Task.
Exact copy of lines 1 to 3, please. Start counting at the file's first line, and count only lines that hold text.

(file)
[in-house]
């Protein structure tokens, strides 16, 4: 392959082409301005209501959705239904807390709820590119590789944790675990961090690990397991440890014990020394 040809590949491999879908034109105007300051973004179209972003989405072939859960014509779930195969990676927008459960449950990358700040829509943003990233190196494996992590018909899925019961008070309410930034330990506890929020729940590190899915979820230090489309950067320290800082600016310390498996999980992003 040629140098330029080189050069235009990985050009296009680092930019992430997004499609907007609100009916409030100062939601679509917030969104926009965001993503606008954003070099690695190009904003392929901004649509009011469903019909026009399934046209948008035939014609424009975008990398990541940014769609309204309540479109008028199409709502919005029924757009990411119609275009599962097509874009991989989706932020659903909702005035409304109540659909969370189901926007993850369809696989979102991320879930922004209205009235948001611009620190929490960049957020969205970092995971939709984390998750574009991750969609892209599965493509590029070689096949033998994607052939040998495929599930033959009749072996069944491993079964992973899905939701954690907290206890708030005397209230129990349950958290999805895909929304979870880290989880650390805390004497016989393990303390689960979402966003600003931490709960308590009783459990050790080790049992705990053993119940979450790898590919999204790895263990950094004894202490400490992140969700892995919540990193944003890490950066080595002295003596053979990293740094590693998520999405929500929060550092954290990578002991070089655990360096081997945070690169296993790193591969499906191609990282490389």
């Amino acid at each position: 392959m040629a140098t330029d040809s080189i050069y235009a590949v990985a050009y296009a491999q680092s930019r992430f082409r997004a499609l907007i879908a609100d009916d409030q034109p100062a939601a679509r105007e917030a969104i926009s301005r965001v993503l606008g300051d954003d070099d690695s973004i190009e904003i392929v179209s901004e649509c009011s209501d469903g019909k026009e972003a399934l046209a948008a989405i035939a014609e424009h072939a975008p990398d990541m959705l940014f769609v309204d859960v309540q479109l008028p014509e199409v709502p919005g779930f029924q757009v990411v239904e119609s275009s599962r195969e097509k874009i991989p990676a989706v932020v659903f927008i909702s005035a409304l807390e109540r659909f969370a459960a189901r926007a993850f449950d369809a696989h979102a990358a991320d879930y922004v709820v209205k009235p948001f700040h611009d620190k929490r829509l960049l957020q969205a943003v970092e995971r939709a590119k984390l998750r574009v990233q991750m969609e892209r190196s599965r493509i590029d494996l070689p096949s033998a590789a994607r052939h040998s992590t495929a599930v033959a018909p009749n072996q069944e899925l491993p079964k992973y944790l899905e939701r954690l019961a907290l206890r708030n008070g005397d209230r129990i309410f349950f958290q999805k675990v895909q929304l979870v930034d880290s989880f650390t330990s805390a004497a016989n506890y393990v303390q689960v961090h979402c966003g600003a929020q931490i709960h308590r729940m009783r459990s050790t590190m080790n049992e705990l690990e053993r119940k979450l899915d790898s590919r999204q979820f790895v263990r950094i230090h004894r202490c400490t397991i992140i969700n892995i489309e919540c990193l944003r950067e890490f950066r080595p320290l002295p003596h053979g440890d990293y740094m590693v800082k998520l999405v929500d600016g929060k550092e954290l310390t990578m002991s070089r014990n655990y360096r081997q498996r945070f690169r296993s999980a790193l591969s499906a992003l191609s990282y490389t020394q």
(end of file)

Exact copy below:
[in-house]
């Protein structure tokens, strides 16, 4: 392959082409301005209501959705239904807390709820590119590789944790675990961090690990397991440890014990020394 040809590949491999879908034109105007300051973004179209972003989405072939859960014509779930195969990676927008459960449950990358700040829509943003990233190196494996992590018909899925019961008070309410930034330990506890929020729940590190899915979820230090489309950067320290800082600016310390498996999980992003 040629140098330029080189050069235009990985050009296009680092930019992430997004499609907007609100009916409030100062939601679509917030969104926009965001993503606008954003070099690695190009904003392929901004649509009011469903019909026009399934046209948008035939014609424009975008990398990541940014769609309204309540479109008028199409709502919005029924757009990411119609275009599962097509874009991989989706932020659903909702005035409304109540659909969370189901926007993850369809696989979102991320879930922004209205009235948001611009620190929490960049957020969205970092995971939709984390998750574009991750969609892209599965493509590029070689096949033998994607052939040998495929599930033959009749072996069944491993079964992973899905939701954690907290206890708030005397209230129990349950958290999805895909929304979870880290989880650390805390004497016989393990303390689960979402966003600003931490709960308590009783459990050790080790049992705990053993119940979450790898590919999204790895263990950094004894202490400490992140969700892995919540990193944003890490950066080595002295003596053979990293740094590693998520999405929500929060550092954290990578002991070089655990360096081997945070690169296993790193591969499906191609990282490389």
């Amino acid at each position: 392959m040629a140098t330029d040809s080189i050069y235009a590949v990985a050009y296009a491999q680092s930019r992430f082409r997004a499609l907007i879908a609100d009916d409030q034109p100062a939601a679509r105007e917030a969104i926009s301005r965001v993503l606008g300051d954003d070099d690695s973004i190009e904003i392929v179209s901004e649509c009011s209501d469903g019909k026009e972003a399934l046209a948008a989405i035939a014609e424009h072939a975008p990398d990541m959705l940014f769609v309204d859960v309540q479109l008028p014509e199409v709502p919005g779930f029924q757009v990411v239904e119609s275009s599962r195969e097509k874009i991989p990676a989706v932020v659903f927008i909702s005035a409304l807390e109540r659909f969370a459960a189901r926007a993850f449950d369809a696989h979102a990358a991320d879930y922004v709820v209205k009235p948001f700040h611009d620190k929490r829509l960049l957020q969205a943003v970092e995971r939709a590119k984390l998750r574009v990233q991750m969609e892209r190196s599965r493509i590029d494996l070689p096949s033998a590789a994607r052939h040998s992590t495929a599930v033959a018909p009749n072996q069944e899925l491993p079964k992973y944790l899905e939701r954690l019961a907290l206890r708030n008070g005397d209230r129990i309410f349950f958290q999805k675990v895909q929304l979870v930034d880290s989880f650390t330990s805390a004497a016989n506890y393990v303390q689960v961090h979402c966003g600003a929020q931490i709960h308590r729940m009783r459990s050790t590190m080790n049992e705990l690990e053993r119940k979450l899915d790898s590919r999204q979820f790895v263990r950094i230090h004894r202490c400490t397991i992140i969700n892995i489309e919540c990193l944003r950067e890490f950066r080595p320290l002295p003596h053979g440890d990293y740094m590693v800082k998520l999405v929500d600016g929060k550092e954290l310390t990578m002991s070089r014990n655990y360096r081997q498996r945070f690169r296993s999980a790193l591969s499906a992003l191609s990282y490389t020394q």